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When reading Tintin in the Congo, we see that the natives are expressing themselves in a "revisited" French language. This is the mark of a certainly caricatured and stereotyped simplification of language - which was called « petit nègre » - a way of speaking French in an "uncomplicated" way.
Let's not forget that language is there to serve the coloniser, and French has never been easier to learn ...
In Senegal, then a French colony, "the army decides to establish "petit negro ", otherwise called "simplified French ". In a teaching manual published in 1916, intended for French officers wishing to communicate better with their infantrymen, we read:
Standard French: La sentinelle doit se placer pour bien voir et se laisser voir.
Tirailleur French: Sentinelle y a besoin chercher bonne place. Ennemi y a pas moyen mirer lui. Lui y a moyen mirer tout secteur pour lui ».
Source : Pierre Ropert, Le français “petit-nègre”, une construction de l'armée coloniale française. 21/02/2018.
The Belgian Congo does not escape this paternalistic, simplifying and merciful logic. Hergé (23 years old at the time) will not yet take into account the turn of a simple but correct French that the French army will later impose on its vis-à-vis the native troops, henceforth forbidden to speak sabir!
Therefore "the language that Hergé gives them: they express themselves in approximate and imperfect French. The young boy who helps Tintin, Coco (…), is talking about "tomobile" instead of "automobile" and the expressions "Toi y en a", "Ça y en a", "Missié", "Li" instead of "il" go through the book.".
Source : Eudes Girard, Une relecture de Tintin au Congo.
The French spoken by the Congolese in this second adventure of Tintin is not a construction coming from any hergeen invention, but a pictorial phraseology, peculiar to this colonial period which was not far removed from the "mythe du bon sauvage".
Even in 1939 in her song Le Voyage du pauvre nègre, Edith Piaf uses "to make it speak petit-nègre"!
REFRAIN Oh yo Oh yo Monsieur Bon Dieu, c'est pas gentil, Moi pas vouloir quitter pays Moi voulu voir le grand bateau Qui crach' du feu et march' sur l'eau. Et sur le pont moi j'ai dormi, Alors bateau il est parti, Et capitaine a dit comm' ça : "Nègreau charbon il travaill'ra !" Monsieur Bon Dieu, c'est pas gentil, Moi pas vouloir quitté pays. Oh yo Oh yo Oh yo Oh yo Oh yo.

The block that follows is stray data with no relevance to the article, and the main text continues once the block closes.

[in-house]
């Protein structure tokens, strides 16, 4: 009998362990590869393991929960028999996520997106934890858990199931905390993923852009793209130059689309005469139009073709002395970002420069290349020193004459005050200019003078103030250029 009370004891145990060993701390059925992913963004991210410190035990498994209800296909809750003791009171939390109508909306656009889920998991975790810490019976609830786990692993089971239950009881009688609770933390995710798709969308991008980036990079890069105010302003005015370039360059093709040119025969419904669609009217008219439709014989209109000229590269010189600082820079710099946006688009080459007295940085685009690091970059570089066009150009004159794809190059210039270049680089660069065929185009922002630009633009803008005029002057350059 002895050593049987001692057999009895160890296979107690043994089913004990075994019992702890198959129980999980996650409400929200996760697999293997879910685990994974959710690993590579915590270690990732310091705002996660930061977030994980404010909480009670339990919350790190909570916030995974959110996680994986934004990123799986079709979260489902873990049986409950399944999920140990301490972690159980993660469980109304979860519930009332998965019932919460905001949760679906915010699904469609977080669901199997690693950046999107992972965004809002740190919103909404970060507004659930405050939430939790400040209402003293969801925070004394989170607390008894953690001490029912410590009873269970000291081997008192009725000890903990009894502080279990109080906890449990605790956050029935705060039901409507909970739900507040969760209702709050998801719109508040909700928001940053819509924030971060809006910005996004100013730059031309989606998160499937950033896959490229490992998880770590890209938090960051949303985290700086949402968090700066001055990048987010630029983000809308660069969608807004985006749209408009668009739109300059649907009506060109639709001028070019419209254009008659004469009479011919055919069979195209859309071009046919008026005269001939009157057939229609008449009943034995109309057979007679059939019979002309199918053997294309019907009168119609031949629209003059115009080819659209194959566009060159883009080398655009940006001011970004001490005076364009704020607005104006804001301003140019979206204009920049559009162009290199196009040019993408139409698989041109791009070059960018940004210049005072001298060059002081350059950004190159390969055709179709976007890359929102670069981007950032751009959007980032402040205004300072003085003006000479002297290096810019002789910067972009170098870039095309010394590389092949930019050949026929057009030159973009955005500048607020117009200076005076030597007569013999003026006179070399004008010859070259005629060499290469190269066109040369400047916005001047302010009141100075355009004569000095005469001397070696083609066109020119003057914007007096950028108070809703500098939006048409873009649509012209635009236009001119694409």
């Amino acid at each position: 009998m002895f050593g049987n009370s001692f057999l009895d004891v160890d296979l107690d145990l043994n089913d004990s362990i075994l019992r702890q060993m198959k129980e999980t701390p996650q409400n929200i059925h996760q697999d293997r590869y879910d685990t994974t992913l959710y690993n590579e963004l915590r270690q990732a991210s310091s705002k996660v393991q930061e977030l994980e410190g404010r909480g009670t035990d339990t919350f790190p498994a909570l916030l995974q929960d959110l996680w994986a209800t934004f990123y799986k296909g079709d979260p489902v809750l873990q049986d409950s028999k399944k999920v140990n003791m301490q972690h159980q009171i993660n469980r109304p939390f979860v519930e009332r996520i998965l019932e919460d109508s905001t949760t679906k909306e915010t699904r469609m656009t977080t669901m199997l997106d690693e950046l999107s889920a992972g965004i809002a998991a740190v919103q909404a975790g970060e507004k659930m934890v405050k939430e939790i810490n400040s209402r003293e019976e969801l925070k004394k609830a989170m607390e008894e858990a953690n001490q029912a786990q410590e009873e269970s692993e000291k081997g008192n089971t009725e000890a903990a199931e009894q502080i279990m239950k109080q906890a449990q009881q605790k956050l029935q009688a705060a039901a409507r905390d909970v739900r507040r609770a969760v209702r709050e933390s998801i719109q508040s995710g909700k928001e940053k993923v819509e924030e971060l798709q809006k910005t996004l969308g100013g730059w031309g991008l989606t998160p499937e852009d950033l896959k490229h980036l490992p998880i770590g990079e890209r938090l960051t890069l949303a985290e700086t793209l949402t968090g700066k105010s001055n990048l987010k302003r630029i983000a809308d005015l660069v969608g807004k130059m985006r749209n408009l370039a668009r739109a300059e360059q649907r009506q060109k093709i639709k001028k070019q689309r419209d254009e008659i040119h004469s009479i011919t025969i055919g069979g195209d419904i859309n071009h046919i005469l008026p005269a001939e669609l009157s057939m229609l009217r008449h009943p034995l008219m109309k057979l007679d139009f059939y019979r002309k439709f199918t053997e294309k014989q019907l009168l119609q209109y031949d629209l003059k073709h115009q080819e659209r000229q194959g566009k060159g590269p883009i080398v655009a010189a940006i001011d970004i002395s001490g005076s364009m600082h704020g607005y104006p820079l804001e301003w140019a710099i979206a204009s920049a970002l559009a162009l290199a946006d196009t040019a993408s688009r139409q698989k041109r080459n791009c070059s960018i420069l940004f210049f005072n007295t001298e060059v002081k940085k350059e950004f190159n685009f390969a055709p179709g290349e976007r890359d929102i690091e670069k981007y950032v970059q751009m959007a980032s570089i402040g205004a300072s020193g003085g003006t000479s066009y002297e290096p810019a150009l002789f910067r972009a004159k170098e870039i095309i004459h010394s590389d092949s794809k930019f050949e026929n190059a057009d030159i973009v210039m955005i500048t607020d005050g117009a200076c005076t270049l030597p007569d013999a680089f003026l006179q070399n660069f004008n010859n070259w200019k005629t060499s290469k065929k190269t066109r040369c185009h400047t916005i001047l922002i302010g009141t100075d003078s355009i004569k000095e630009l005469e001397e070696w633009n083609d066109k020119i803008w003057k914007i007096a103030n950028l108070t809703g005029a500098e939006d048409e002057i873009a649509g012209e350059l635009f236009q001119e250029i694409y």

Language and dialogue have been given to us to understand and to understand each other. New words are inevitable to represent the feelings, sensibilities and opinions of the present time. These linguistic evolutions are not easy. The languages of young people and teens - 21st century version - show, for example, a delicate balancing act ...
Babtou : homme blanc, européen. Verlan de toubab, lui-même issu du mot tubaab en wolof, la langue la plus parlée au Sénégal.
Bédave : fumer (mais pas une cigarette, si vous voyez ce que je veux dire). Exemple : ” T’as rien à bédave, gros ? ”
Carotte : voler. Exemple : ” J’me suis fait carotte mes dix euros. ”
This change in words also affects cultural institutions such as museums. The Museum of Central Africa in Tervuren, which is due to re-open at the end of this year, is primarily concerned.
Thus, the newspaper L’Echo published on September 5, 2018 an article: "The decolonization of the Museum of Africa in Tervuren also passes by the terminology".
The revision of language is sometimes pushed to its limit: do not say "tam-tam", but "drum". Similarly, do not say "tribe" anymore, but "ethnic group". Bambi Ceuppens, anthropologist and scientific curator at the Museum of Africa in Tervuren, wrote linguistic recommendations for the staff and collaborators of the new museum ... ".
This concludes our second section of articles about the subject "Congo". We have certainly not exhausted the delicate question of "words", but we hope that by highlighting some, we contribute to explaining their origins somewhat, especially among young people. We have a duty to show constant attention to explain things of the past with their imperfections, their clumsiness and their share of errors, whether voluntary or not... "L’homme est la mesure de toutes choses " (Protagoras).